Yoga

Adaptive Yoga: Making Yoga Accessible for Every Body – Healthline

Summary

Many people are intimidated to try yoga asana, the physical practice of yoga, because they worry that they won’t be flexible enough or strong enough.

Some assume you need all the right gear, down to the pants and yoga mat. Others have neurological deficits or physical limitations that they think will prevent them from doing a physical activity like yoga.

But all you need to do yoga is a body — in any form.

In fact, Matthew Sanford, founder of Mind Body Solutions, told H…….

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Many people are intimidated to try yoga asana, the physical practice of yoga, because they worry that they won’t be flexible enough or strong enough.

Some assume you need all the right gear, down to the pants and yoga mat. Others have neurological deficits or physical limitations that they think will prevent them from doing a physical activity like yoga.

But all you need to do yoga is a body — in any form.

In fact, Matthew Sanford, founder of Mind Body Solutions, told Healthline that no physical or neurological limitation has ever stopped him from teaching yoga to someone. He has taught yoga to individuals without limitations, those in wheelchairs, and even people in comas.

Sanford began teaching adaptive yoga in 1997. At the time, he was one of the first yoga teachers living with a spinal cord injury and complete paralysis. His classes and other adaptive yoga classes around the world prove that yoga really is for every body.

Adaptive yoga is a style of yoga that considers all bodies and abilities. It’s accessible to everyone, and multiple variations are taught, allowing the poses to be adapted to specific needs and abilities. Accessible yoga or adapted yoga are other common names for this practice.

Adaptive yoga classes tend to be quite individualized and are often taught in smaller group settings. They also move more slowly than most traditional classes, but don’t let the pacing fool you! You will still work up a sweat.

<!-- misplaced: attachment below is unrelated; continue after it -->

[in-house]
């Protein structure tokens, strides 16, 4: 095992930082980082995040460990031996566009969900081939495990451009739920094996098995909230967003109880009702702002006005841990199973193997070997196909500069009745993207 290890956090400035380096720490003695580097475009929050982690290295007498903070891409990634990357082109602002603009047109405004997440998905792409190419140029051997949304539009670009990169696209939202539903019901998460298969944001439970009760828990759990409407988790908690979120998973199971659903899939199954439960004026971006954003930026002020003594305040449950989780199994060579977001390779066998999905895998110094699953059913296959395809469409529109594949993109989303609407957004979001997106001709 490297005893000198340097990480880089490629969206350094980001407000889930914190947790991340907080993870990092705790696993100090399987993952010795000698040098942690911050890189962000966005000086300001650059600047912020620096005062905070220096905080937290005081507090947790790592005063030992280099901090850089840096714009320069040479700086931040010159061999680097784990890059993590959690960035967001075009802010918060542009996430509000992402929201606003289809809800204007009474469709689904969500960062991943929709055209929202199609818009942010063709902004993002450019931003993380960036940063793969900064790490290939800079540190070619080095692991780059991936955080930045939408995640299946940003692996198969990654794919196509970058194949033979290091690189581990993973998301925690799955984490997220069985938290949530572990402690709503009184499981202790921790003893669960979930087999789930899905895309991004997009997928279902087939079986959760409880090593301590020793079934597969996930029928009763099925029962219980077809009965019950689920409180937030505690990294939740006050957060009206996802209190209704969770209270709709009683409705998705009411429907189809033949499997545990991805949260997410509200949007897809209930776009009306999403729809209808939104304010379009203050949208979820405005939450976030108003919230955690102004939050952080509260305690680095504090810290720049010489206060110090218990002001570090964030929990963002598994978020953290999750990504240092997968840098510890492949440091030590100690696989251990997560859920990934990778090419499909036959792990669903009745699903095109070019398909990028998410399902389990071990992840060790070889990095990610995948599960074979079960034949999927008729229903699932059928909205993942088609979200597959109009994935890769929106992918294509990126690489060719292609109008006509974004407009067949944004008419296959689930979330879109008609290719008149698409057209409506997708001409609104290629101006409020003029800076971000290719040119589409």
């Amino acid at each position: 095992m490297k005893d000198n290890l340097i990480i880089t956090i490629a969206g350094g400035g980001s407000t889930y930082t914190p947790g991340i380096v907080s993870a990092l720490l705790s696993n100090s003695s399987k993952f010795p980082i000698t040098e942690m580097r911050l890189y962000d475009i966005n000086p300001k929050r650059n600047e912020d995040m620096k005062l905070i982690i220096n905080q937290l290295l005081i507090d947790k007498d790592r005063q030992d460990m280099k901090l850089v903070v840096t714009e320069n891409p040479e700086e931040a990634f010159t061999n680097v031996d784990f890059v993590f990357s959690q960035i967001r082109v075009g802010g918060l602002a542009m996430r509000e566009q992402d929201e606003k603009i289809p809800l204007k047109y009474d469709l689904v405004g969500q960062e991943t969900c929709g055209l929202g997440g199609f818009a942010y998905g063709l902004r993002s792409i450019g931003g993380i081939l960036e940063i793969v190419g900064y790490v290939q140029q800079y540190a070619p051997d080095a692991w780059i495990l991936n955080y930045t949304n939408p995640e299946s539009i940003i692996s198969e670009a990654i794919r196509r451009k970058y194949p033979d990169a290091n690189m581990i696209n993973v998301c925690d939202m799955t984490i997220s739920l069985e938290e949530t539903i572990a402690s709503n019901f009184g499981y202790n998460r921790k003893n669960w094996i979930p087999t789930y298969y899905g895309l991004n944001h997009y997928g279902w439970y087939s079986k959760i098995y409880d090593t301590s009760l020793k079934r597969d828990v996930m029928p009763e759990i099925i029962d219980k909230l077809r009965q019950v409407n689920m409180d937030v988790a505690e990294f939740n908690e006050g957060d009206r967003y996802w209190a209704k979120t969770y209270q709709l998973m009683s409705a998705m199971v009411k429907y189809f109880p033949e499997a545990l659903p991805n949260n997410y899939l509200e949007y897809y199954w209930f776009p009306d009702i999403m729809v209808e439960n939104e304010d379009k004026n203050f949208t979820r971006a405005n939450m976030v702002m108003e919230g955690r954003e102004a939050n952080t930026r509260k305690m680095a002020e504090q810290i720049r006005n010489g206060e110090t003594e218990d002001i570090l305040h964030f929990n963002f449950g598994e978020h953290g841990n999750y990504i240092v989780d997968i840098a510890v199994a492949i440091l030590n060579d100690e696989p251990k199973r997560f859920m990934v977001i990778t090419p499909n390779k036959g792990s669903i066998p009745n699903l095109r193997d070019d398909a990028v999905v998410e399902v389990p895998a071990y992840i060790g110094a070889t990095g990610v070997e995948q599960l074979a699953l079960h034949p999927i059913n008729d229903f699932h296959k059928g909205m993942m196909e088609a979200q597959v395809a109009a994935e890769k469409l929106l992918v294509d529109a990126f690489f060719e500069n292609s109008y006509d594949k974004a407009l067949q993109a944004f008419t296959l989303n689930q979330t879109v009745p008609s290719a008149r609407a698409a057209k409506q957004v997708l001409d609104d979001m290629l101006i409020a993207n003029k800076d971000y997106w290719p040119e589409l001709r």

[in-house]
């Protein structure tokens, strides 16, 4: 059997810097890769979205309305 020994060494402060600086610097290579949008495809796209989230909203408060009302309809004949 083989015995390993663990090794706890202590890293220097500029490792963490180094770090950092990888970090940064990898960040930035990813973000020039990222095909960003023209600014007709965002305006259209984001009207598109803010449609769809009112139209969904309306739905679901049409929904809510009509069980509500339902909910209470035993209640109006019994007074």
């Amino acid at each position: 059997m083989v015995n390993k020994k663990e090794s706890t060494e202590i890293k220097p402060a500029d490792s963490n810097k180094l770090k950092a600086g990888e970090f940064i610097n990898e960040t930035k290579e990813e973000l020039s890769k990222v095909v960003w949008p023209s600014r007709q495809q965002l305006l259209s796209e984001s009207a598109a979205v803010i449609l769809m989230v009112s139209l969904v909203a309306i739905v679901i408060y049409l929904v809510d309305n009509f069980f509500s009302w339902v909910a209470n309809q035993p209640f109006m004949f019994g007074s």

JoAnn Lyons, who has been teaching this style of yoga for 25 years, feels that all classes should really be taught as adaptive, as each of us should adapt the poses to fit our individual needs.

The senior teacher explains, “All yoga practices are personal, and every body is different.” However, she finds the title to be a helpful distinction for people of all abilities to know there’s a class style that suits them.

Based in the Bay Area, Lyons observes that many people may think that they can’t do yoga due to abilities, their age, or bodily changes. But adaptive yoga is focused on tailoring the poses to work for every body.

Summary

Adaptive yoga is a style of yoga that’s accessible for every body. Multiple variations are generally offered, allowing the poses to be adapted to people’s unique needs.

Adaptive yoga is an umbrella term that can include yoga for specific conditions like multiple sclerosis, yoga for people with physical disabilities, or even yoga for older adults.

If you have a specific injury, condition, or ability level that requires some degree of modification in a traditional yoga class, you might want to give adaptive yoga a try.

In addition to general adaptive yoga classes for all bodies and abilities, …….

Source: https://www.healthline.com/health/fitness/adaptive-yoga